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EPOXI

Two intriguing investigations -- One flight-proven spacecraft

News: 'Hitchhiker' EPOXI: Next Stop, Comet Hartley 2, 2010.06.28

Press Release

'Hitchhiker' EPOXI: Next Stop, Comet Hartley 22010.06.28

graphic of spacecraft with cometClick for larger image.
NASA's Deep Impact spacecraft flew past Earth on June 27, 2010, to get a boost from Earthís gravity. It is now on its way to comet Hartley 2, depicted in this artistís concept, with a planned flyby this fall.
Credit: NASA/JPL-Caltech

NASA's Deep Impact/EPOXI spacecraft flew past Earth Sunday (June 27) at approximately 3:03 p.m. Pacific time (6:03 p.m. Eastern time), as planned. The spacecraft is now on its way to its appointment with comet Hartley 2 this fall. The members of the EPOXI team at NASA's Jet Propulsion Laboratory in Pasadena, Calif., are currently working with data returned from the flyby to refine the spacecraft trajectory estimates.

EPOXI is an extended mission of the Deep Impact spacecraft. Its name is derived from its two tasked science investigations -- the Extrasolar Planet Observation and Characterization (EPOCh) and the Deep Impact Extended Investigation (DIXI). On Nov. 4, 2010, the mission will fly by Hartley 2 using all three of the spacecraft's instruments (two telescopes with digital imagers and an infrared spectrometer).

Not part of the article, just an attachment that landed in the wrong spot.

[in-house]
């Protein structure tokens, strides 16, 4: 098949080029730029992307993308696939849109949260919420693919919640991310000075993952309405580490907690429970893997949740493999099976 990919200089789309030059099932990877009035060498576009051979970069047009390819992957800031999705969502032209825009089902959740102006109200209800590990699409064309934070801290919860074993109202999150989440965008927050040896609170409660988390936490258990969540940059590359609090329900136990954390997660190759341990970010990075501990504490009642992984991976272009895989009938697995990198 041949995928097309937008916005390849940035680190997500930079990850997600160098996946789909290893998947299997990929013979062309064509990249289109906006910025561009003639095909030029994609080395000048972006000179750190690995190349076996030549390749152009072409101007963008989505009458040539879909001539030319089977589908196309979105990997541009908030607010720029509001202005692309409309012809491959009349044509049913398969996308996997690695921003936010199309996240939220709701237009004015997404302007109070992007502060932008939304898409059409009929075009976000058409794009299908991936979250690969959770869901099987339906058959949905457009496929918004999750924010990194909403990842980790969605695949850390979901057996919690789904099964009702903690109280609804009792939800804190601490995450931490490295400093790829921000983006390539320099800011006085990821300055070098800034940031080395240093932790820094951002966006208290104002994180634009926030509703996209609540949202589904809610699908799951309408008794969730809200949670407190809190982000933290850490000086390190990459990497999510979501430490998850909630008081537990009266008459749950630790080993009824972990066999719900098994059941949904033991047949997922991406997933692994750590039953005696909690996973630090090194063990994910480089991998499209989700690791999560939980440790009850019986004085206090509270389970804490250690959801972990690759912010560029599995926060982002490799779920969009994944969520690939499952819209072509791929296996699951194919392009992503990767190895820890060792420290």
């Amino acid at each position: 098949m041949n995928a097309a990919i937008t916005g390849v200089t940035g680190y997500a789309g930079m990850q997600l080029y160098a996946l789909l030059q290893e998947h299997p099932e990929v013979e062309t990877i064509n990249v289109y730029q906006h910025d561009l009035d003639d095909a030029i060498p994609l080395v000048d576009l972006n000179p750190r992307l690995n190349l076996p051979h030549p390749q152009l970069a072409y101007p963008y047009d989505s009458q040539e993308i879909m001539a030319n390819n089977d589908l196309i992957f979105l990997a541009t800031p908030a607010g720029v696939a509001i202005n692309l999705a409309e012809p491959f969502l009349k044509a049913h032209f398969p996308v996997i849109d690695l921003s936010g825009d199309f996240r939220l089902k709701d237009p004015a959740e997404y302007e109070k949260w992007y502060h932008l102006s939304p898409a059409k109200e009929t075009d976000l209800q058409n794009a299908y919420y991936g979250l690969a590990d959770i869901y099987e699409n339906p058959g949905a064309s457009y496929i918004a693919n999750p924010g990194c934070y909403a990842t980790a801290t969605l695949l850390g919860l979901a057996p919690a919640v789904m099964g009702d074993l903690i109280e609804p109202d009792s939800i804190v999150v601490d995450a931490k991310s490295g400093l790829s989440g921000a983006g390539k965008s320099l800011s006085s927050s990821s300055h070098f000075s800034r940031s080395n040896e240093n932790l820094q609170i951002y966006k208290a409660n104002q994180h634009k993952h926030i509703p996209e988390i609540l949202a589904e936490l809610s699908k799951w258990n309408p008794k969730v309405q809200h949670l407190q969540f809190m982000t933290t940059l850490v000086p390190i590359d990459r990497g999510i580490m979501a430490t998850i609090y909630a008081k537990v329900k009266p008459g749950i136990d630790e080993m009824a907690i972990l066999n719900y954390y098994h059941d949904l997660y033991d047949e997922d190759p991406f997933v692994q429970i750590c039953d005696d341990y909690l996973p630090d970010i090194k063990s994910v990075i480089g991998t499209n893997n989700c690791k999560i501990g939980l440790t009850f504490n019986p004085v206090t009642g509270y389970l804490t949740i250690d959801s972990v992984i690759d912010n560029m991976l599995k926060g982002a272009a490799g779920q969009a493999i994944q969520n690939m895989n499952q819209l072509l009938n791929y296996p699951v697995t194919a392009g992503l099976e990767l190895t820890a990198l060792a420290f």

The University of Maryland, College Park, is the principal investigator institution. JPL manages EPOXI for NASA's Science Mission Directorate, Washington. The spacecraft was built for NASA by Ball Aerospace & Technologies Corp., Boulder, Colo.

For information about EPOXI, visit www.nasa.gov/epoxi or epoxi.umd.edu.

Priscilla Amador / Jia-Rui Cook
Jet Propulsion Laboratory, Pasadena, Calif
818-354-1357 / 354-0850
priscilla.r.amador [at] jpl [dot] nasa [dot] gov / jia-rui.c.cook [at] jpl [dot] nasa [dot] gov

RELEASE: 2010-216
Source: JPL, Portal

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